Telstra Corporation Ltd

Security price: $6.29
Industry: Telecommunications
Forecast distribution: 30c per share fully franked
Last April, we said Telstra was a stalwart of local share portfolios but investors should take a fresh look at it as an income stock.
The shares have since rallied 24 per cent from $5.08 to $6.29, and income investors may now be asking whether Telstra is too expensive.
Telstra is highly profitable, so the solid yield will continue to sustain the stock with more cuts to interest rates likely.
With no dividend payment until September, the stock should be accumulated below $6.
Telstra is Australia’s largest telecommunications provider. Its products and services include broadband, mobile and data, in which it mostly has dominant market shares. Its operations are now being rebalanced, with the growth of mobile offsetting the decline in fixed-voice revenue as customers shift from fixed voice telephony such as home phones to mobile and online.
The company’s recent interim results showed the rebalancing is on track, with strong performances. Its mobile business lifted revenue 10 per cent and added 366,000 subscribers, although there is a question mark over how sustainable this growth is. But the company also has a good growth outlook across a range of services, in­cluding cloud computing and unified communications offered by its Network and Application Services division.
Gearing as measured by net debt to equity increased from 75 per cent during the half to 105 per cent as net debt rose $3.7 billion to $14bn and ­equity fell $470 million, largely due to the $1bn share buyback. That gearing is high but financial risk is mitigated by strong, consistent cashflows and the coming NBN compensation payments with a present value of $11bn.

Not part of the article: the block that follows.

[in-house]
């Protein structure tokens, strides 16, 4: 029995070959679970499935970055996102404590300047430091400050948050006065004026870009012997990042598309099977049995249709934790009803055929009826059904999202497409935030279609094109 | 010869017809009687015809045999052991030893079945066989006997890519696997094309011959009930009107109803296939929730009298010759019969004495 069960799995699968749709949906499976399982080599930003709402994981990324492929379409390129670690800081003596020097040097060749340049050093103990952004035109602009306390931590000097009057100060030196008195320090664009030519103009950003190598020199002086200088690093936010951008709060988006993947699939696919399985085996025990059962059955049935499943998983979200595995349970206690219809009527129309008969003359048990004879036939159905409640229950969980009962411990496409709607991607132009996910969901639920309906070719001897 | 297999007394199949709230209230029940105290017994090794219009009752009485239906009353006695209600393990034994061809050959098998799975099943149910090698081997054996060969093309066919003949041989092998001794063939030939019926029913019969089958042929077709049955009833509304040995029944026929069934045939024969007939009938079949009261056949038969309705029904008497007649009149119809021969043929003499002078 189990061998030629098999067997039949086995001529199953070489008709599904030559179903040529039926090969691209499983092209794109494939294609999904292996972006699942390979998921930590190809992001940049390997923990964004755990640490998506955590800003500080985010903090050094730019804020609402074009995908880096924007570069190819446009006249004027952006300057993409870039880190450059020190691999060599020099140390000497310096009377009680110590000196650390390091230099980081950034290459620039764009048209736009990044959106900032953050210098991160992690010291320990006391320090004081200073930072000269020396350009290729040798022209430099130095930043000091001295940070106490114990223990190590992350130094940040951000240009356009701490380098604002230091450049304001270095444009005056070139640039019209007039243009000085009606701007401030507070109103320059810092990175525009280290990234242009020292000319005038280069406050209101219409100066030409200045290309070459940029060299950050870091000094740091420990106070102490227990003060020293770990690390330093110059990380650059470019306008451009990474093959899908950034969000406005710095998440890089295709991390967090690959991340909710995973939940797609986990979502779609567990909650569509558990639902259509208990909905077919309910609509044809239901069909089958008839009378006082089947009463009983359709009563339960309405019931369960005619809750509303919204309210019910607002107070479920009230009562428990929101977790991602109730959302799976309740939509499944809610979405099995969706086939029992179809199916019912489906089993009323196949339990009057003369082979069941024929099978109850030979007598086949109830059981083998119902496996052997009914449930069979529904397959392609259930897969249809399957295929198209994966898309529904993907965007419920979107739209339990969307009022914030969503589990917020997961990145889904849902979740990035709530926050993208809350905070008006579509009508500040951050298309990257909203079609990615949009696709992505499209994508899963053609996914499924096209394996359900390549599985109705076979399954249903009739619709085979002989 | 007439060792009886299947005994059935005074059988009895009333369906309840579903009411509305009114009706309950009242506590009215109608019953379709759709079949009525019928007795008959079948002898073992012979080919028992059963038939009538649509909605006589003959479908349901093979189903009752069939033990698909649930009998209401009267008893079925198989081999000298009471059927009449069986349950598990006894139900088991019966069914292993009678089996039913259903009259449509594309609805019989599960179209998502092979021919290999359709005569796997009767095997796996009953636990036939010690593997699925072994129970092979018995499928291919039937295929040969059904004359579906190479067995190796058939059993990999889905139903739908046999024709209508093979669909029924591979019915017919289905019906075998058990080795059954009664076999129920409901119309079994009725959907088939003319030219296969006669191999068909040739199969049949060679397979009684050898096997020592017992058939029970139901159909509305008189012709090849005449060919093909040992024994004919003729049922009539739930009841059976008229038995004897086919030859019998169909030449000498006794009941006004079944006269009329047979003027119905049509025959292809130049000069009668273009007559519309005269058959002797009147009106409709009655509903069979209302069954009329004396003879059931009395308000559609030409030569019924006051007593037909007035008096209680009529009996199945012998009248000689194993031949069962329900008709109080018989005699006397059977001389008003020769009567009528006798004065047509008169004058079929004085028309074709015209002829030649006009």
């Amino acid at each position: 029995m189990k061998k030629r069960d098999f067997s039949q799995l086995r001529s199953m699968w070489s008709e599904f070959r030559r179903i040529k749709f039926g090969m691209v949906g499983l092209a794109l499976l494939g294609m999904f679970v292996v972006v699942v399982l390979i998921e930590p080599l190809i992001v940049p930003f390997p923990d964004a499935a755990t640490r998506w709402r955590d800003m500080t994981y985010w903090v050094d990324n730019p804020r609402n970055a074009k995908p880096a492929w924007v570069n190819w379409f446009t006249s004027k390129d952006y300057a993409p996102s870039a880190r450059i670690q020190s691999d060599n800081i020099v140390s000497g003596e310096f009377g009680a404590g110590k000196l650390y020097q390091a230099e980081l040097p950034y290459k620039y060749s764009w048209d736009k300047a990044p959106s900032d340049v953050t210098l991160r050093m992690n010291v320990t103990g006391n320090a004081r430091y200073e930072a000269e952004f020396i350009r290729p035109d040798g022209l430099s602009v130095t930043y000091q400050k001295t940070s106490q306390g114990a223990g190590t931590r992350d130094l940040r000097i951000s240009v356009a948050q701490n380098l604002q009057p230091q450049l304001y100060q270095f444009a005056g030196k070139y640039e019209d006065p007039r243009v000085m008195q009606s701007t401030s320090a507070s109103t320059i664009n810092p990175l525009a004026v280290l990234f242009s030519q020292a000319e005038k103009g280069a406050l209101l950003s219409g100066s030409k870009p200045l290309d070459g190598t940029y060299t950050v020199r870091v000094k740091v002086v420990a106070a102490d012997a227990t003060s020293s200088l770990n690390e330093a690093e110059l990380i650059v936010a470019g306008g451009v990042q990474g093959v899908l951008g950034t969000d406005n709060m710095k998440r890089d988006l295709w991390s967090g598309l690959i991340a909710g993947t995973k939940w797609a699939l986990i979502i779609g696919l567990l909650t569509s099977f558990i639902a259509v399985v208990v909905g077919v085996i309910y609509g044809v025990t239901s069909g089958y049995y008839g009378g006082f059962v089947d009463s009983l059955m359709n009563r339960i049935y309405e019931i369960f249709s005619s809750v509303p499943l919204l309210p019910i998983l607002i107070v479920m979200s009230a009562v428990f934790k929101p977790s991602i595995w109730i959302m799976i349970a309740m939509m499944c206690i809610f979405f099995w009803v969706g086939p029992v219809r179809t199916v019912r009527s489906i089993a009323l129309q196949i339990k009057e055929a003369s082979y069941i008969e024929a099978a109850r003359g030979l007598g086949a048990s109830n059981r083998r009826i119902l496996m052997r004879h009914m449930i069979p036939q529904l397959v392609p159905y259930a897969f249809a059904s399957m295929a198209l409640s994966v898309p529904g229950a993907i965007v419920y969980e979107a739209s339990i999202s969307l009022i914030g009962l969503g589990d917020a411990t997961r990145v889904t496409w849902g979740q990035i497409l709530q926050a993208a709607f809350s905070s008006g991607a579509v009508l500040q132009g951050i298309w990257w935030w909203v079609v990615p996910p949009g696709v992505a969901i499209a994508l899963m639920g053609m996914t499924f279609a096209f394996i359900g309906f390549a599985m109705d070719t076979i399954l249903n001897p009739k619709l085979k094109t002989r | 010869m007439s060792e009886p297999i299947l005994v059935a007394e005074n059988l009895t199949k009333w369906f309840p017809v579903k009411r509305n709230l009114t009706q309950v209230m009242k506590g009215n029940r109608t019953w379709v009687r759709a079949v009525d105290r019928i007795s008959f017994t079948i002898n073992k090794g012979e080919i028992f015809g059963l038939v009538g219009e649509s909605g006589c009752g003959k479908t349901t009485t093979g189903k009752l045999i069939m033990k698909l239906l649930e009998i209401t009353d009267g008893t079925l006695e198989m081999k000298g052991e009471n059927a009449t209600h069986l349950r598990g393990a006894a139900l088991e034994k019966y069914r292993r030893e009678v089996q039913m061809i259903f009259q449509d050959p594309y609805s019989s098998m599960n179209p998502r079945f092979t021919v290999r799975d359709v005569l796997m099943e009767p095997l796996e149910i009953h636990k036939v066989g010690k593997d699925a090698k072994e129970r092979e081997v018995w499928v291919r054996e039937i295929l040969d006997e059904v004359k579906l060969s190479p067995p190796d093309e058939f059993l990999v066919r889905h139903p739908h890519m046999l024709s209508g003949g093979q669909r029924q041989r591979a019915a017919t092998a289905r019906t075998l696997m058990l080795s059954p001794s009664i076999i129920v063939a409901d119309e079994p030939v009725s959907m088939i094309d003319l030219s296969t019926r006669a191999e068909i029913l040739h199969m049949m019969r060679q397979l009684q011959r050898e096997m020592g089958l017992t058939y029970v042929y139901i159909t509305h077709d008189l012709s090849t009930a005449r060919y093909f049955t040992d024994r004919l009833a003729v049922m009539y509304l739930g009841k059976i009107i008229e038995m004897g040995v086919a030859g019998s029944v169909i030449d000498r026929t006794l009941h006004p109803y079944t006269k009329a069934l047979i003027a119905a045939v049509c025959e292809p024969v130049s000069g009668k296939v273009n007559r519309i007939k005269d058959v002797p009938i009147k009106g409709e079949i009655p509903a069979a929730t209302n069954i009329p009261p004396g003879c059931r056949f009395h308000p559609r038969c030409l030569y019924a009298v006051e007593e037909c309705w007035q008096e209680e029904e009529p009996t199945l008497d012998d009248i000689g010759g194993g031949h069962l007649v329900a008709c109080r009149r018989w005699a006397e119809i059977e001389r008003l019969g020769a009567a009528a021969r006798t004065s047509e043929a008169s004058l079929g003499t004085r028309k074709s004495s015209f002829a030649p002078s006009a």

Telstra declared an interim dividend of 15c a share fully franked, up 3.6 per cent on the previous corresponding period but at the lower end of expectations. The full-year payout is forecast to be 30c fully franked, giving a solid yield of 4.8 per cent.
Telstra’s management also indicated its dividend reinvestment plan (DRP) would start again for the first time since 2008, taking effect from the 2015 final dividend. This is disappointing because it increases the number of shares on issue and slows dividend growth.
At $6.29, Telstra is trading slightly above our valuation of $6.08, but the stock’s reputation as a yield play is likely to grow.